Blue Acres yields biggest crop yetBy: Gloria Young, Reporter
It’s a sunny spring day. A light breeze gently blows stems laden with fruit ranging in color from a soft green, to pink to pastel blue to a deep almost purple hue as blueberries ripen on a hillside at Blue Acres Blueberry Farm in Newcastle. From a distance, they almost look like grapes.
They are Althea Frankel’s “babies,” along with her llamas and dogs.
Frankel planted the approximately one acre of blueberries about nine years ago, putting in 100 to 200 plants each year until she reached about 850. She chose blueberries because of their well documented health benefits.
As it turned out, the property also had soil with the right pH balance.
“(Blueberries) like acid soil ...,” she said. “I think the water is the secret — if your water is really clean and doesn’t have a lot of selenium and alkaline. Our soil is pretty good. It grows beautiful mandarins, oranges and azaleas.”
She practices organic farming, fertilizing with soybean mulch or organic liquified fish.
Gophers and organic farming methods have reduced the total to about 700 plants. But the yield continues to grow. This year’s crop is the biggest ever, she said.
Harvest time begins in late May and lasts through June, occasionally even stretching into early July. During June, Frankel sells the blueberries at the farmers market in Auburn.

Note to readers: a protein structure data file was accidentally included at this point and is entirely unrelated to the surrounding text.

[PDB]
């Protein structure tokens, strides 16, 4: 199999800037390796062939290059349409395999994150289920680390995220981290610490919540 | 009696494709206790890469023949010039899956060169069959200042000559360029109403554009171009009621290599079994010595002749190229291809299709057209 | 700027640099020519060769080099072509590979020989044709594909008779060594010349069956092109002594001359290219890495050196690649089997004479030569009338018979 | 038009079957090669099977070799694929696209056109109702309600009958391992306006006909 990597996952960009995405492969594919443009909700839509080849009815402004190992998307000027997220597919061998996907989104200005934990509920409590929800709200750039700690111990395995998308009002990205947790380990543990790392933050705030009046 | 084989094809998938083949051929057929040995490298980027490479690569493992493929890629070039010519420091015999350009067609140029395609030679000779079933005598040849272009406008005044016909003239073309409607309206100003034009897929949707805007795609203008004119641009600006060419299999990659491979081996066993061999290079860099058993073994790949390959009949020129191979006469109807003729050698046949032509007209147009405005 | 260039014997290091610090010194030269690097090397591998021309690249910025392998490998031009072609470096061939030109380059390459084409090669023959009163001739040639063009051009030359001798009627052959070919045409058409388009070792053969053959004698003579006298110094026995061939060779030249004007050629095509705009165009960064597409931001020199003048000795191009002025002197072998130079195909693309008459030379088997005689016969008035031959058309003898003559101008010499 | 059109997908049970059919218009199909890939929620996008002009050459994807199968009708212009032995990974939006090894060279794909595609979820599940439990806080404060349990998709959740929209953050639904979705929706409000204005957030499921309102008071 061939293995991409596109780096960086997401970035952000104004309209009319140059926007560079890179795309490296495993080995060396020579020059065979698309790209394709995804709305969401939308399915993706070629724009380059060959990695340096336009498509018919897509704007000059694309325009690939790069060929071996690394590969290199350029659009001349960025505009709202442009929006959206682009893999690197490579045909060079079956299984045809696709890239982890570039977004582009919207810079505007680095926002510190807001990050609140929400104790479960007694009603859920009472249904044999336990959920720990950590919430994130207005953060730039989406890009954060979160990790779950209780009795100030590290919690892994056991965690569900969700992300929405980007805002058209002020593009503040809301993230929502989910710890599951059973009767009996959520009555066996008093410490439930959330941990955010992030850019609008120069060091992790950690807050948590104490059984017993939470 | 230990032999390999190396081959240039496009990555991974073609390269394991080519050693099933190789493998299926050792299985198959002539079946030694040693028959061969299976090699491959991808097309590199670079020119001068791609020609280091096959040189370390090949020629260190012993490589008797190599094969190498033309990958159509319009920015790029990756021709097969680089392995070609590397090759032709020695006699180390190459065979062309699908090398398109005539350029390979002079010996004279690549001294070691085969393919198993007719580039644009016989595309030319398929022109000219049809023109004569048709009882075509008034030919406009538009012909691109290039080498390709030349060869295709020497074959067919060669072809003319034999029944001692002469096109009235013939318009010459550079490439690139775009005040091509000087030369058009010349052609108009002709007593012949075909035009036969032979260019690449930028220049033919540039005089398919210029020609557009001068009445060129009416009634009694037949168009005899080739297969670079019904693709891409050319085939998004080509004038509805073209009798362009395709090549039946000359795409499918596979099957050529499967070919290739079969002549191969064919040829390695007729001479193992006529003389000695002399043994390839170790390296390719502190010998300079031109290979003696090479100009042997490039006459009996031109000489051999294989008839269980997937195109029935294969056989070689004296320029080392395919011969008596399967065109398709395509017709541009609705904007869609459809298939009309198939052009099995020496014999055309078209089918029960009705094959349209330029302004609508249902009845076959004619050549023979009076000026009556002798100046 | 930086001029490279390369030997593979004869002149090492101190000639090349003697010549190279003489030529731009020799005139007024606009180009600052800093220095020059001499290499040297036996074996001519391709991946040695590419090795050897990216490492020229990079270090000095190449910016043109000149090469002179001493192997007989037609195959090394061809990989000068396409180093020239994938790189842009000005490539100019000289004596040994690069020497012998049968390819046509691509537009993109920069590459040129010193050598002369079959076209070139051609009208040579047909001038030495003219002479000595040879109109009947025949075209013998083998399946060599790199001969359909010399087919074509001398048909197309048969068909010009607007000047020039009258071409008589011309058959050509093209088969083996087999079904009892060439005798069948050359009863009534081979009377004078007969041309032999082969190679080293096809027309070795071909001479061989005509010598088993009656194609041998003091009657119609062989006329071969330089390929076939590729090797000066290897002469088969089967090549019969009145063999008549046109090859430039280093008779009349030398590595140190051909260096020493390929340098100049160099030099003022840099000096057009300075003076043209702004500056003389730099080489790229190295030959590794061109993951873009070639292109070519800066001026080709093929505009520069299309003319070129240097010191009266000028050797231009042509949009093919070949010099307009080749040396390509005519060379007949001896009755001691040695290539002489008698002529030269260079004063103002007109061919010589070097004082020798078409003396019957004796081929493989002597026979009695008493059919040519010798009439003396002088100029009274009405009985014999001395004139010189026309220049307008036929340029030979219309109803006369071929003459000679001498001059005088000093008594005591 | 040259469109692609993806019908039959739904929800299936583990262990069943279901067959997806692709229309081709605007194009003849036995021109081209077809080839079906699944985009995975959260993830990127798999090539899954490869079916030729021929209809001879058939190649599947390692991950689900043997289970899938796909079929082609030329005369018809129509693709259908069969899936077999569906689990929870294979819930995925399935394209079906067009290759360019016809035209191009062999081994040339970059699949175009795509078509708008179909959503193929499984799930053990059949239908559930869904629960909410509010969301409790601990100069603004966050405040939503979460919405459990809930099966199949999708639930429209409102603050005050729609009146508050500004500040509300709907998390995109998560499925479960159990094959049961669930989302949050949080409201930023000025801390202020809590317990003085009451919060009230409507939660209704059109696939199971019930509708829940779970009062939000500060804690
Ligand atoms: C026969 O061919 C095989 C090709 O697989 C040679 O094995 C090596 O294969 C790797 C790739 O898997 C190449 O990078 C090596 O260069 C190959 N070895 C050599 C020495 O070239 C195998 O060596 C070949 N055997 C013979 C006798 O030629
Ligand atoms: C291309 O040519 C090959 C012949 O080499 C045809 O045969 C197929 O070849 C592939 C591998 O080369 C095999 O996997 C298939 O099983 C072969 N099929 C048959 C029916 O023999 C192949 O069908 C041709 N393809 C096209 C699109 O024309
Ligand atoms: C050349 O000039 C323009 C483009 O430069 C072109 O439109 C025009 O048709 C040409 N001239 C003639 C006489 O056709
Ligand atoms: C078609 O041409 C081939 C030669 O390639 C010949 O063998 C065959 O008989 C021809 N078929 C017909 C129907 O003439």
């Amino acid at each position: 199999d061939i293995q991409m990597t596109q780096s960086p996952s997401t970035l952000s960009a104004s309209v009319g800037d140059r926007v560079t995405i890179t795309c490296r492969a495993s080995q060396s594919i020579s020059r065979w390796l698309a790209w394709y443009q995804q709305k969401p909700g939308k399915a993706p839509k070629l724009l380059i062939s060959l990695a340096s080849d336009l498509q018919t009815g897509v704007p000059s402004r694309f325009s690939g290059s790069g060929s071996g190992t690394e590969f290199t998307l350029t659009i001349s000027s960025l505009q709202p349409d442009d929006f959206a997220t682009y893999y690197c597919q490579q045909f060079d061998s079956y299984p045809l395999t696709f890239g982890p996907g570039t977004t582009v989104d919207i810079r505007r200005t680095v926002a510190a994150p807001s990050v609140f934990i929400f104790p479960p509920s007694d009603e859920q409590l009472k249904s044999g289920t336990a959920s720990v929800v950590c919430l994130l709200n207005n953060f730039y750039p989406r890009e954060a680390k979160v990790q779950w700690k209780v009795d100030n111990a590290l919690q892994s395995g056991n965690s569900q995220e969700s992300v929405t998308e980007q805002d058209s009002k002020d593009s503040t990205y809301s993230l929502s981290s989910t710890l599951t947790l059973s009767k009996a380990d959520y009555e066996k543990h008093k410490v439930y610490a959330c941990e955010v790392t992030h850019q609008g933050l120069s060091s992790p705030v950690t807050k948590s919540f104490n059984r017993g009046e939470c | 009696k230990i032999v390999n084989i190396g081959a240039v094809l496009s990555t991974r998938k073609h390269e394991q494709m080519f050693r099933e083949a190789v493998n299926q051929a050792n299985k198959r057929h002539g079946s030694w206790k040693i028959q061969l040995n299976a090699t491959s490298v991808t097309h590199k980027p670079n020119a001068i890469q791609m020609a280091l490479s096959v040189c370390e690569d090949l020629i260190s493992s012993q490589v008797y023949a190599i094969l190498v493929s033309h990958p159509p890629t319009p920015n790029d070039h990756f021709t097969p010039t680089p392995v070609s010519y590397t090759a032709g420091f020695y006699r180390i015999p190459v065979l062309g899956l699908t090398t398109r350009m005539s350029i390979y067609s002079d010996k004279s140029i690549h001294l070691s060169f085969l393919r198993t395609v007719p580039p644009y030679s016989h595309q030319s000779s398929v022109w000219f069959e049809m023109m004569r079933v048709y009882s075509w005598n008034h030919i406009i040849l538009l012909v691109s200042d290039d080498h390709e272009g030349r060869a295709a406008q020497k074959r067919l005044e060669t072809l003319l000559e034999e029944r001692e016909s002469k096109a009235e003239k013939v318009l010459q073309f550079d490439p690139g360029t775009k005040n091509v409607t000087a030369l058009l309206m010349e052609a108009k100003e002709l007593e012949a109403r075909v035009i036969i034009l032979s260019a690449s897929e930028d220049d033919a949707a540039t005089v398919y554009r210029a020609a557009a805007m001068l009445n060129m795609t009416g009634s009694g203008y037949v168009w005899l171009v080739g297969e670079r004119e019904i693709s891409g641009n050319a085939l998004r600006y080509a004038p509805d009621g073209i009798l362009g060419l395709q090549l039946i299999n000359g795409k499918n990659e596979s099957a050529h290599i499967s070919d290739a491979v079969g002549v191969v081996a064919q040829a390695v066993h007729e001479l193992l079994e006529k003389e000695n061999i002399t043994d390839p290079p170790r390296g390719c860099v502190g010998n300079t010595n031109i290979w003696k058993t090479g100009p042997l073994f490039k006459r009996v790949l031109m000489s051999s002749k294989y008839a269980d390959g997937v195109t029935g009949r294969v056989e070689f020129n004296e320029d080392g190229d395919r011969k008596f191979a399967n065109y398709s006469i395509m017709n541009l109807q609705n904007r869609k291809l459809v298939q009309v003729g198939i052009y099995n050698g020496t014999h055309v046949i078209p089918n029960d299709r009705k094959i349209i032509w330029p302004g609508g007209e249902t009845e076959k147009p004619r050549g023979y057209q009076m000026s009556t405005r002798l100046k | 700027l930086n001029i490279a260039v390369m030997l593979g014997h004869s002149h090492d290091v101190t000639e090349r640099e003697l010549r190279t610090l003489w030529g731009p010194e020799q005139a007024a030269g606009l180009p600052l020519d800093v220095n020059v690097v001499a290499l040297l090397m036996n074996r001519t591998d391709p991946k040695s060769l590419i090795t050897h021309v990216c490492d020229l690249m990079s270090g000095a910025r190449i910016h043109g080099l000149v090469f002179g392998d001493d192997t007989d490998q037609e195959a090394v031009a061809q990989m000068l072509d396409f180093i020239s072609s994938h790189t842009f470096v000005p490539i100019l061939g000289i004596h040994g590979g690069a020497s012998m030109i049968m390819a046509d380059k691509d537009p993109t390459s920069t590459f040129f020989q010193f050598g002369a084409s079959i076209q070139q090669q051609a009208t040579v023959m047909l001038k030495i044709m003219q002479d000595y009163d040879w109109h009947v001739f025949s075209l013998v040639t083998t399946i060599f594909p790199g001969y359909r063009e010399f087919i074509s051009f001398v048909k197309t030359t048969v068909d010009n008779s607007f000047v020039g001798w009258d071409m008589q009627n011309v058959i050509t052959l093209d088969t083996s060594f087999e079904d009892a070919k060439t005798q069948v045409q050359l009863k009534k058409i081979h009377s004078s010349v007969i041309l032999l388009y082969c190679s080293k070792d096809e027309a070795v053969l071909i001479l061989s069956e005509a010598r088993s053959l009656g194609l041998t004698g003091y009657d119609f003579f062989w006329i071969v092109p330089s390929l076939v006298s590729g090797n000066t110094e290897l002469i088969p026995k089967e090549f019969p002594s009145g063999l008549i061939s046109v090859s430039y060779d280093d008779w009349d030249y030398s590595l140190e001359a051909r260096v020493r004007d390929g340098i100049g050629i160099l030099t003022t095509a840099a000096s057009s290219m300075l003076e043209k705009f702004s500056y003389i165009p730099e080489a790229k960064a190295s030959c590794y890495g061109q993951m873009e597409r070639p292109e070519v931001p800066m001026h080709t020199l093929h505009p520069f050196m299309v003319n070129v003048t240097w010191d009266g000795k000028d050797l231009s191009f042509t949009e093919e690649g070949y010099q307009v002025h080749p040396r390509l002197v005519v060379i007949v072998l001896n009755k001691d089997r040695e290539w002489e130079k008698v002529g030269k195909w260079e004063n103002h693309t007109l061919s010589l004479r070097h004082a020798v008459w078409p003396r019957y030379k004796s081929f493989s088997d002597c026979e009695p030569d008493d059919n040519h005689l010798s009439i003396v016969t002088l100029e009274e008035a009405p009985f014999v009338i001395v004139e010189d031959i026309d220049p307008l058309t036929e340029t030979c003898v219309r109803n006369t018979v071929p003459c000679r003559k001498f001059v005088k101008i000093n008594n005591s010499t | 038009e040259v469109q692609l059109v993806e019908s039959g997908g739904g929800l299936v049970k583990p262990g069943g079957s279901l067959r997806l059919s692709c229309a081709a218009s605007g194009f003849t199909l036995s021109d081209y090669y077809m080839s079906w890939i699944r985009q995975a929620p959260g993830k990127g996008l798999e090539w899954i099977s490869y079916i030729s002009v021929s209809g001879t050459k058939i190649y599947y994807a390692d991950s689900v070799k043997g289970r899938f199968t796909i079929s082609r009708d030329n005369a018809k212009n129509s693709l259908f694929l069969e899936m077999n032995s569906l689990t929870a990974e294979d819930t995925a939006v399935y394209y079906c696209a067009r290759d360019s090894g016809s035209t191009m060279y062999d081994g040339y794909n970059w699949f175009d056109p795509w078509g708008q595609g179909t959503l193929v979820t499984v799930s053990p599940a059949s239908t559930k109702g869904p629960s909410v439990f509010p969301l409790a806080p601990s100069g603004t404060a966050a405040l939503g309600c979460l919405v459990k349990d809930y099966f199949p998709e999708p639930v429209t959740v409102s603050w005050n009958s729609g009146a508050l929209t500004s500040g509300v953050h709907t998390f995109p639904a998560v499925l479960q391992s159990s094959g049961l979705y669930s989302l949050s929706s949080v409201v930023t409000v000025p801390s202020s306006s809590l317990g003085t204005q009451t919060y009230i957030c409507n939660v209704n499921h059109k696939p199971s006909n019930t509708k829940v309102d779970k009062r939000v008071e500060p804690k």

“We pick when they are ripe and at their peak,” she said. “You have to know what it looks like when they reach that peak color. It’s usually a dull deep blue with a powdery look.”
She grows a half a dozen varieties, among them Jubilee, O’Neal, Sunshine, Emerald and Jewel.
Emerald is one of her favorites. The Jewel variety grows very large.
“When we start blending is when I can start selling,” she said. “The O’Neals ripen first and the others follow.”
The berry varieties look similar. But tasting them directly off the vine reveals subtle to distinct differences — all delicious but ranging from slightly tart to very sweet.
Tending the blueberry crop has offered some challenges but Frankel has persevered with great success.
Weather is always a factor. Last January’s warm days caused some of the plants to blossom way too early. Then, inevitably a freeze hit later in the month, killing off those early blooms.
Birds are another hazard.
“The birds are unbelievable,” she said. “A couple of years ago, we lost a whole crop.”
To ensure that doesn’t happen again, Frankel and her husband, Merrill, recently finished installing netting to protect the whole blueberry field.
Frankel’s blueberries have become a favorite at the farmers’ market over the years, with many customers who pre-order from week to week.
“It’s really great to know that people really do appreciate good fruits and vegetables,” she said. “Most of the people who come to the farmers market know about good quality fruits and vegetables. I just enjoy the people and just knowing that I have a good quality product.”
Customer demand is high for the blueberries, but there are still plenty to enjoy at home.
“I make muffins,” Frankel said. “I have a certified kitchen so I make muffins for the market.”
She also makes a blueberry crumble.
“It is a favorite because it is to quick to make. I precook the berries first, almost like a preserve,” she said. “Then I pour (the mixture) into the crumble.”
They blueberries also great on cereal.
“My husband loves them,” she said. “He just eats them by the handful. The dogs love them, too.”